• RBC warns BHP could be coaxed into overpaying for Anglo American, fails to find synergies to support £30/sh bid
  • Hastings Technology Metals restructures to cut costs, with CEO to end on May 31
  • Ramelius reports big gold resource upgrade at Eridanus

RBC analyst Kaan Peker has issued a warning over BHP (ASX:BHP) and its hunt for Anglo American, saying it could be torching value if it accedes to Anglo investors’ dream of a 30 pounds per share plus bid.

In a note today, Peker estimated synergies of US$4.1-6.8 billion to be found in the marriage of the two companies, largely from its coal (US$2-3.4b) and met coal (US$1-1.8b) departments.

BHP has been knocked back in a £25.08/sh bid, with RBC’s UK analysts putting a £31/sh valuation on Anglo as a takeover target in a sum of its parts approach.

But Peker says when the synergies are taken into account it views the value of Anglo to BHP at £25.6-27.4/sh.

That includes US$1.5b for Anglo’s Woodsmith polyhalite potash project and US$0.4-0.7b in head office synergies, but a negative US$0.5-0.8b in desynergies for the proposed demerger of its South African iron ore and platinum businesses, which BHP does not want.

Peker says US$11b of synergies would be required to justify an offer in the 30s and over US$9b even if additional growth projects at Anglo’s copper suite are taken into account.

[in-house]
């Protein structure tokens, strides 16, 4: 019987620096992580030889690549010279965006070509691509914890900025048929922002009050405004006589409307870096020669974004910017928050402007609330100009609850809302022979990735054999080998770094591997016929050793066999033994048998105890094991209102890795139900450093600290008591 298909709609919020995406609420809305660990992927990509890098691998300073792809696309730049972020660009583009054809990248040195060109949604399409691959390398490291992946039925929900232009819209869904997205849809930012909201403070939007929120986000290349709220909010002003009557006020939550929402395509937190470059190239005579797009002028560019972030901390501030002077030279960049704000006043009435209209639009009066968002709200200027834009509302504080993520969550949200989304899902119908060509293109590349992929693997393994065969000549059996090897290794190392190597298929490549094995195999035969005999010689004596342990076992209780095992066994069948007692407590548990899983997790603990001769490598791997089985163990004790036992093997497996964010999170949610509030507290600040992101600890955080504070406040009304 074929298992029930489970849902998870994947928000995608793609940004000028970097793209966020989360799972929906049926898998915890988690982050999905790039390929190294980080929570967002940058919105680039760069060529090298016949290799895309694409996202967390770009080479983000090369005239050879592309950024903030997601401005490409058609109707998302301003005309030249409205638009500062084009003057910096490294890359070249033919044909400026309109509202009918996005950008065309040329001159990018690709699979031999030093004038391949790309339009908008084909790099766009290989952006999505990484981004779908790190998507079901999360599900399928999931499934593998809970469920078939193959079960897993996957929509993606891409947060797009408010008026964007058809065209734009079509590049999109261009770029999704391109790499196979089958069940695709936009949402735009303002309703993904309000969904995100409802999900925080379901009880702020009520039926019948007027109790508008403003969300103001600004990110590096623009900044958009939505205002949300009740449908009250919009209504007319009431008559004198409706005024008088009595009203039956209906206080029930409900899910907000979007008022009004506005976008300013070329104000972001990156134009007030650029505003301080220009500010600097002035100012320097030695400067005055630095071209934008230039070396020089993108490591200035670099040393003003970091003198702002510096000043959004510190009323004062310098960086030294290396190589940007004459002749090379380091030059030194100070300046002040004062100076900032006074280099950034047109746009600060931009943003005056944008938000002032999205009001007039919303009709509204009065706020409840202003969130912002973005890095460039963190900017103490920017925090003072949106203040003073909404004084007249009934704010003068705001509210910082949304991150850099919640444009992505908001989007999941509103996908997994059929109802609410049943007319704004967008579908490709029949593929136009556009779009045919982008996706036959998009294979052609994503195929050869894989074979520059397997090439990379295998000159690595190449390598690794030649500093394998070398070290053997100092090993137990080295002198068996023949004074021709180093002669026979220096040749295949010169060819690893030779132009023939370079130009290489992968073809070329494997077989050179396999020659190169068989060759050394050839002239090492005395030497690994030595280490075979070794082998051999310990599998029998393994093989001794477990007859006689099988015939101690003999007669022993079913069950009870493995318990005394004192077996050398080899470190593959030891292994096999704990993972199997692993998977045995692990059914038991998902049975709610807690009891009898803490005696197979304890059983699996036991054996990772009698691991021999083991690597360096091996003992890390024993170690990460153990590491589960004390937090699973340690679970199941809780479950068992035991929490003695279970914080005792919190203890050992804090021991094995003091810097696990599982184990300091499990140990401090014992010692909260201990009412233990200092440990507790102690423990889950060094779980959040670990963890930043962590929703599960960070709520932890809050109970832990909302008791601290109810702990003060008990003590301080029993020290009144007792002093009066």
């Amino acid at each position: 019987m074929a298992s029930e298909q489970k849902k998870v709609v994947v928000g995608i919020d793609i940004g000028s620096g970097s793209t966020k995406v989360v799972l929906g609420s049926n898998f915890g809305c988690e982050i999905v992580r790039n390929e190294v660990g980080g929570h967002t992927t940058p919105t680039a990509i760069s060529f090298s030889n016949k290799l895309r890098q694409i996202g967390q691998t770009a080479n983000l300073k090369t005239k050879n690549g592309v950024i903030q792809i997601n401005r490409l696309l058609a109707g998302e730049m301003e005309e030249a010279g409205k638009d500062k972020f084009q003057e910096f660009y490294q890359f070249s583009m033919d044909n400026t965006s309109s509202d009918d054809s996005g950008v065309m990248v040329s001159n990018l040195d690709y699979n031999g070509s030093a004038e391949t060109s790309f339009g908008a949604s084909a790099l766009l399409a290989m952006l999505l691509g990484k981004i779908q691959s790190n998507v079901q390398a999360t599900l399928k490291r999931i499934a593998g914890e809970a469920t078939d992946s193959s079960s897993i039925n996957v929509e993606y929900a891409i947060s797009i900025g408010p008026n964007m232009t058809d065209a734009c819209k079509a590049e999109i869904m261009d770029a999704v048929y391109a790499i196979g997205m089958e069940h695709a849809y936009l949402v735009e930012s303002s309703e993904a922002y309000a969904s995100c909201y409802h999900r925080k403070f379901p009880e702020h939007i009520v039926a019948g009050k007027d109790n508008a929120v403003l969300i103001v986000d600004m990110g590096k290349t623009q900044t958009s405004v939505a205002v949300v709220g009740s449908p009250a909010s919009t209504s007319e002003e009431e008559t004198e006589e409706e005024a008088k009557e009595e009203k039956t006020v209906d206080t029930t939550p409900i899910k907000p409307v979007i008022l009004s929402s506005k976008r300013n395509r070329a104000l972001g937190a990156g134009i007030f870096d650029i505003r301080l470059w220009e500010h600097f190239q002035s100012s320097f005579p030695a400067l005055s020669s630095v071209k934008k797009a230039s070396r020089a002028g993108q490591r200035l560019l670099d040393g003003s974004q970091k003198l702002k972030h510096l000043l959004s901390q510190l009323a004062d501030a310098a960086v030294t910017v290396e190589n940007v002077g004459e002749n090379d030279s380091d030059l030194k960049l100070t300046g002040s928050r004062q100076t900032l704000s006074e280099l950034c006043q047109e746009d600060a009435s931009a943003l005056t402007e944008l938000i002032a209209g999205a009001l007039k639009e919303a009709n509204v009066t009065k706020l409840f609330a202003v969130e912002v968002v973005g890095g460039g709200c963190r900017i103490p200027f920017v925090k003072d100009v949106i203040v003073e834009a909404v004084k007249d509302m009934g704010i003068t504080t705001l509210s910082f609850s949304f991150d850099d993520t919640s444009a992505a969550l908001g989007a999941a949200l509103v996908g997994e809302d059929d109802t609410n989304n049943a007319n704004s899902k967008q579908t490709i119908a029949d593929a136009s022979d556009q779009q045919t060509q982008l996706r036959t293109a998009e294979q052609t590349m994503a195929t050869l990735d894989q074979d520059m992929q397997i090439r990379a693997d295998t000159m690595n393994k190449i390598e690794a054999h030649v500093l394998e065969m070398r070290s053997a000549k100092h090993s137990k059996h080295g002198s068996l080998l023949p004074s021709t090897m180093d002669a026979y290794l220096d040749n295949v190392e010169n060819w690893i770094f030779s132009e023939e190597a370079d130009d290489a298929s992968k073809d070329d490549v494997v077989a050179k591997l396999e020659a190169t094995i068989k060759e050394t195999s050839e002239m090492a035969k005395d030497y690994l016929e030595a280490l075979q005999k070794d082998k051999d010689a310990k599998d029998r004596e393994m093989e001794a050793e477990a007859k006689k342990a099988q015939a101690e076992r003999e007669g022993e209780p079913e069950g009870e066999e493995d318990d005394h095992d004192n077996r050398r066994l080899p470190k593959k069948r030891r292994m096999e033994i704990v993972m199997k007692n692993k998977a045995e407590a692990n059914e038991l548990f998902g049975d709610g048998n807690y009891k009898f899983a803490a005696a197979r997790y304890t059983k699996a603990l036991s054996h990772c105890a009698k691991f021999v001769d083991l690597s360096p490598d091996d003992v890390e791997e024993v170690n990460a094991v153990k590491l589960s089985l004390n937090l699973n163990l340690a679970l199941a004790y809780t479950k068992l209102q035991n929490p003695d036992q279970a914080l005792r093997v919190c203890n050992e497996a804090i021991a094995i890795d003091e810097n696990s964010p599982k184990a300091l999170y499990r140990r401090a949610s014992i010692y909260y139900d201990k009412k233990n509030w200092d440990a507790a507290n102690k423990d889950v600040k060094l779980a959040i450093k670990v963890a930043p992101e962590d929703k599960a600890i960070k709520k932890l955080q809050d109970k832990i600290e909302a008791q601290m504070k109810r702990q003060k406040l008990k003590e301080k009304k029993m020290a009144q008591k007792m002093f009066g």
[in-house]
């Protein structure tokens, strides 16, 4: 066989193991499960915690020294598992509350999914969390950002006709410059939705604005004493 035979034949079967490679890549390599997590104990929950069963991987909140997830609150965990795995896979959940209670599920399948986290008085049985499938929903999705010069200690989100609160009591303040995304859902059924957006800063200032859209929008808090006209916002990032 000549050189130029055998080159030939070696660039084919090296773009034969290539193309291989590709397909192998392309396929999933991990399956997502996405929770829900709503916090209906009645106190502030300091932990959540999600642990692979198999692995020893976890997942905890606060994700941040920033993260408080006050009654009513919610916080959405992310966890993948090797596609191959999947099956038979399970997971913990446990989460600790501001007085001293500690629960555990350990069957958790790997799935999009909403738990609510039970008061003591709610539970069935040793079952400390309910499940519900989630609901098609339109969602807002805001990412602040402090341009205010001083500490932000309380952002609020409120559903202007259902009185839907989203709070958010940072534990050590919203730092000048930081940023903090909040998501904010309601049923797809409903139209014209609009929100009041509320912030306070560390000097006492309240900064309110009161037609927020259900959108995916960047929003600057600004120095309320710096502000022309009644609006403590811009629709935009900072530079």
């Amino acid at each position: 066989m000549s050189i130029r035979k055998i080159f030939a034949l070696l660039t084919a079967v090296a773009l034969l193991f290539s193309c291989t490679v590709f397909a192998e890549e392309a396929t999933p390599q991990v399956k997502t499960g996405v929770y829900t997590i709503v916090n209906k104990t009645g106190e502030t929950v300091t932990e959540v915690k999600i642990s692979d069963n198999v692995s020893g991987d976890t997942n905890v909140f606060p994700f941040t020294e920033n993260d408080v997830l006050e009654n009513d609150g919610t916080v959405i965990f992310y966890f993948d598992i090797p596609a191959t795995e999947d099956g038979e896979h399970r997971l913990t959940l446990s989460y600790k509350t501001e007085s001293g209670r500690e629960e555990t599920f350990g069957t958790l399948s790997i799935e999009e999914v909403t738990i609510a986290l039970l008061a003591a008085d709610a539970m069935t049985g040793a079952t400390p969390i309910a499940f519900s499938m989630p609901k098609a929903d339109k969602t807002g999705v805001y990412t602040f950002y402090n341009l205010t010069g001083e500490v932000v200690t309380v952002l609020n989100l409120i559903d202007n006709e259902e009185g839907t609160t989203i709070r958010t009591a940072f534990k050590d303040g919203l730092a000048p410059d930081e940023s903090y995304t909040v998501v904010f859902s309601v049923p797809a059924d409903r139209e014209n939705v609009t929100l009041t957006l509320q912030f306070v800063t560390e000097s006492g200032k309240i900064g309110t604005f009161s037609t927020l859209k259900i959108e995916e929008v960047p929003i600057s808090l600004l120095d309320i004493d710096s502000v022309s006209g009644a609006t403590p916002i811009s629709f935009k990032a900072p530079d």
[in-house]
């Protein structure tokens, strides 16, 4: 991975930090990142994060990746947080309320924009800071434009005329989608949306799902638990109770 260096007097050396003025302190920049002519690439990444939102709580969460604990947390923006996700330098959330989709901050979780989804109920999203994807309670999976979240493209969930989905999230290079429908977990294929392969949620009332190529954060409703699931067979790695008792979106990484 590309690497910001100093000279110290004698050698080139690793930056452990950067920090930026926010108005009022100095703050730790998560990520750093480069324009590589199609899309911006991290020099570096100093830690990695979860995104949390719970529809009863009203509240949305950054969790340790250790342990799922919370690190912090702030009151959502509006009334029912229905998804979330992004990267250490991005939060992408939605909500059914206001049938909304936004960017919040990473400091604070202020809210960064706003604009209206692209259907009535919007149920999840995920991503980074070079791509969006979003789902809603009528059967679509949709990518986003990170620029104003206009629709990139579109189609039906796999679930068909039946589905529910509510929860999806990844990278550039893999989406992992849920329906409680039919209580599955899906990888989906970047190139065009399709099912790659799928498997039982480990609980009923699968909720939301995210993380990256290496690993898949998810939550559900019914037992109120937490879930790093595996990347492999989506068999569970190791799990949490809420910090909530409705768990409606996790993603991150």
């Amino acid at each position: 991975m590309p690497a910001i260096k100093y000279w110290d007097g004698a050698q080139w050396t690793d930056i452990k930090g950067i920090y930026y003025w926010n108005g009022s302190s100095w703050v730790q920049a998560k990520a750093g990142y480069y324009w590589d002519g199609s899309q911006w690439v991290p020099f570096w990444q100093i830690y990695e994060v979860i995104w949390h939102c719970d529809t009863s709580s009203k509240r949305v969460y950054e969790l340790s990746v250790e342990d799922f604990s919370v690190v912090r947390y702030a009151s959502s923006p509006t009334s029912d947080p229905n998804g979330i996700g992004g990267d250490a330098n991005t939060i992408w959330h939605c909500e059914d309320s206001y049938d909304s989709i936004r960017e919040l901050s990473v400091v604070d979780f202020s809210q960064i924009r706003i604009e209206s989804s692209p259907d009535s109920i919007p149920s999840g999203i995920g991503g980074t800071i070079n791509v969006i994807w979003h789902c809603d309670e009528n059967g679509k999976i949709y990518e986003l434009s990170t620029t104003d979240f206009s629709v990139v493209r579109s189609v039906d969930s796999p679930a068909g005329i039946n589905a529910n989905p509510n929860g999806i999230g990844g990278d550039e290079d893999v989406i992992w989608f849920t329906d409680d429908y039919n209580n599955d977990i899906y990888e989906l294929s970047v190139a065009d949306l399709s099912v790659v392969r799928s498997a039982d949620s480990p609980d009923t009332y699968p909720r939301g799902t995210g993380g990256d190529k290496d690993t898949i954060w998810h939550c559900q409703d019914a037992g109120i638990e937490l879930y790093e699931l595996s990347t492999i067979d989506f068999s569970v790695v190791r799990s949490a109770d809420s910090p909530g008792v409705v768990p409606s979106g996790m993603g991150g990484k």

The one caveat is that at US$4/lb copper, US$75/t iron ore and US$200/t met coal, RBC is on the conservative side of price forecasts and well below spot.

“…assuming a +10% increase in our long-term copper price (to US $4.40/lb) adds an incremental US$2.2b (~£1.4/sh) to our AAL valuation,” Peker said.

“Under this scenario (higher long-term copper price and LT growth), the top-end of our synergy estimates would justify an offer >£30/sh.

“Obviously, BHP would be taking on significant project execution risk and copper price risk under this scenario.”

Should the deal go ahead, Peker expects to see between US$10-12b of assets hived off to fund copper growth projects and trim debt, with BHP’s overall weighting to copper in asset value terms to lift from 23% to 34% and reliance on iron ore to slip from 59% to 50%.

While that would arguably mean the merged company could warrant a higher multiple, RBC thinks that would likely take 5-10 years to achieve.


It happened at midnight … well, after market close at least

As the lights dimmed at the end of a tiring work week, Hastings Technology Metals (ASX:HAS) snuck through the news that CEO Paul Brown would be taking his leave at the end of May.